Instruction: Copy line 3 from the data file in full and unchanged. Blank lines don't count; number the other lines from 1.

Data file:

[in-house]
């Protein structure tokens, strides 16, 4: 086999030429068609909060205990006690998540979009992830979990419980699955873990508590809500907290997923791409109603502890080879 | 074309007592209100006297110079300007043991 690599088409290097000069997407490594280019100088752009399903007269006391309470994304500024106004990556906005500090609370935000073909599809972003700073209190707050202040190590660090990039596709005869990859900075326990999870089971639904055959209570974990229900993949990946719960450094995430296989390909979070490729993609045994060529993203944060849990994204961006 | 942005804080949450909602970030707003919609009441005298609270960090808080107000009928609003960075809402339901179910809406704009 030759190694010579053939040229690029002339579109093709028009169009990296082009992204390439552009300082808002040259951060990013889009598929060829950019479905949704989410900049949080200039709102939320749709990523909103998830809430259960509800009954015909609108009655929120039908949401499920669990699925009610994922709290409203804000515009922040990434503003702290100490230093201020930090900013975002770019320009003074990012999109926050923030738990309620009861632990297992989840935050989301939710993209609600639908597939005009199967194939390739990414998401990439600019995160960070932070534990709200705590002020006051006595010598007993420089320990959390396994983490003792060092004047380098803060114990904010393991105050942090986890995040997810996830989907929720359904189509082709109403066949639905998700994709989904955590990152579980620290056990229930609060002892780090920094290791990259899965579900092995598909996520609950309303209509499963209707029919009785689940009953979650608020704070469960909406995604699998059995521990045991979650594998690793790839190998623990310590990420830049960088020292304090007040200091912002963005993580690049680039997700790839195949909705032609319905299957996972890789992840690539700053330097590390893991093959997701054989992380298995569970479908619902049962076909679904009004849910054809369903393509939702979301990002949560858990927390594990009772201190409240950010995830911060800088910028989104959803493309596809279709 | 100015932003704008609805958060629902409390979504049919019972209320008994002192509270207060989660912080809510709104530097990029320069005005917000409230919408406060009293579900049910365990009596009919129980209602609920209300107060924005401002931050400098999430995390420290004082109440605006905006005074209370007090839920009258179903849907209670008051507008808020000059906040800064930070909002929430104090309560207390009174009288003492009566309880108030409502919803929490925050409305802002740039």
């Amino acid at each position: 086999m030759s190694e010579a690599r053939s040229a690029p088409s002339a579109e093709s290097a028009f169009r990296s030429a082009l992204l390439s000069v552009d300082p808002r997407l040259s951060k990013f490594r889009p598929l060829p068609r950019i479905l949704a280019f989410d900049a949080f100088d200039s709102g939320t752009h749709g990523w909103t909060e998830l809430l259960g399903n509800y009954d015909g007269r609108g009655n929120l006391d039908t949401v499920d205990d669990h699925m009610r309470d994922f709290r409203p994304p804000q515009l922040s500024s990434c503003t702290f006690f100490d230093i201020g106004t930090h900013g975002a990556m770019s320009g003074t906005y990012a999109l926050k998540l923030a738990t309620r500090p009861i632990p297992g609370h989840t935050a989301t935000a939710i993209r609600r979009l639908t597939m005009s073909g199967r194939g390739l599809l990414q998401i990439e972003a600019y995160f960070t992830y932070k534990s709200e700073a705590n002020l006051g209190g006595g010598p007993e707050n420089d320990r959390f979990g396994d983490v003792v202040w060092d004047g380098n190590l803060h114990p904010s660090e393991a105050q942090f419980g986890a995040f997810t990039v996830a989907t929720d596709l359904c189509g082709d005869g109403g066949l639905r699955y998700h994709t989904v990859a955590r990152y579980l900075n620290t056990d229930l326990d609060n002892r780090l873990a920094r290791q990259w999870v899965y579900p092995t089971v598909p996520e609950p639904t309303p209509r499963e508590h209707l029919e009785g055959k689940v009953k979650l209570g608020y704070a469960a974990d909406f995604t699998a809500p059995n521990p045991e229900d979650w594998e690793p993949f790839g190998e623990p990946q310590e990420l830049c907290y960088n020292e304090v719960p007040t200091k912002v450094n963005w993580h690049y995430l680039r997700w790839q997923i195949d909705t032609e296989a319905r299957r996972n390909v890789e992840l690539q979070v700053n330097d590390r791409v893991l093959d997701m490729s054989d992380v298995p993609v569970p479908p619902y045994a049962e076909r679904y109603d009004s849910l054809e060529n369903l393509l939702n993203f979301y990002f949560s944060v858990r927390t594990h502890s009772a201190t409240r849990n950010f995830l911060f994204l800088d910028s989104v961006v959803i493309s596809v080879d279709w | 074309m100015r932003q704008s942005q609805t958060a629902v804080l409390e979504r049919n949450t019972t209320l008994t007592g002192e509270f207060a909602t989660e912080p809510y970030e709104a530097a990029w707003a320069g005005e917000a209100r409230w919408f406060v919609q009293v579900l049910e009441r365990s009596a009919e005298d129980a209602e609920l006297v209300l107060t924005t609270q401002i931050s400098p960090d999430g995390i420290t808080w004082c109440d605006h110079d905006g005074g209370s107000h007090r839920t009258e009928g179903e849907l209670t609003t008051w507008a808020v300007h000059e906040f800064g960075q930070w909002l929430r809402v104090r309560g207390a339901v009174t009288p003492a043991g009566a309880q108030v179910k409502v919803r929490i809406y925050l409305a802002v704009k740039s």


């Amino acid at each position: 086999m030759s190694e010579a690599r053939s040229a690029p088409s002339a579109e093709s290097a028009f169009r990296s030429a082009l992204l390439s000069v552009d300082p808002r997407l040259s951060k990013f490594r889009p598929l060829p068609r950019i479905l949704a280019f989410d900049a949080f100088d200039s709102g939320t752009h749709g990523w909103t909060e998830l809430l259960g399903n509800y009954d015909g007269r609108g009655n929120l006391d039908t949401v499920d205990d669990h699925m009610r309470d994922f709290r409203p994304p804000q515009l922040s500024s990434c503003t702290f006690f100490d230093i201020g106004t930090h900013g975002a990556m770019s320009g003074t906005y990012a999109l926050k998540l923030a738990t309620r500090p009861i632990p297992g609370h989840t935050a989301t935000a939710i993209r609600r979009l639908t597939m005009s073909g199967r194939g390739l599809l990414q998401i990439e972003a600019y995160f960070t992830y932070k534990s709200e700073a705590n002020l006051g209190g006595g010598p007993e707050n420089d320990r959390f979990g396994d983490v003792v202040w060092d004047g380098n190590l803060h114990p904010s660090e393991a105050q942090f419980g986890a995040f997810t990039v996830a989907t929720d596709l359904c189509g082709d005869g109403g066949l639905r699955y998700h994709t989904v990859a955590r990152y579980l900075n620290t056990d229930l326990d609060n002892r780090l873990a920094r290791q990259w999870v899965y579900p092995t089971v598909p996520e609950p639904t309303p209509r499963e508590h209707l029919e009785g055959k689940v009953k979650l209570g608020y704070a469960a974990d909406f995604t699998a809500p059995n521990p045991e229900d979650w594998e690793p993949f790839g190998e623990p990946q310590e990420l830049c907290y960088n020292e304090v719960p007040t200091k912002v450094n963005w993580h690049y995430l680039r997700w790839q997923i195949d909705t032609e296989a319905r299957r996972n390909v890789e992840l690539q979070v700053n330097d590390r791409v893991l093959d997701m490729s054989d992380v298995p993609v569970p479908p619902y045994a049962e076909r679904y109603d009004s849910l054809e060529n369903l393509l939702n993203f979301y990002f949560s944060v858990r927390t594990h502890s009772a201190t409240r849990n950010f995830l911060f994204l800088d910028s989104v961006v959803i493309s596809v080879d279709w | 074309m100015r932003q704008s942005q609805t958060a629902v804080l409390e979504r049919n949450t019972t209320l008994t007592g002192e509270f207060a909602t989660e912080p809510y970030e709104a530097a990029w707003a320069g005005e917000a209100r409230w919408f406060v919609q009293v579900l049910e009441r365990s009596a009919e005298d129980a209602e609920l006297v209300l107060t924005t609270q401002i931050s400098p960090d999430g995390i420290t808080w004082c109440d605006h110079d905006g005074g209370s107000h007090r839920t009258e009928g179903e849907l209670t609003t008051w507008a808020v300007h000059e906040f800064g960075q930070w909002l929430r809402v104090r309560g207390a339901v009174t009288p003492a043991g009566a309880q108030v179910k409502v919803r929490i809406y925050l409305a802002v704009k740039s």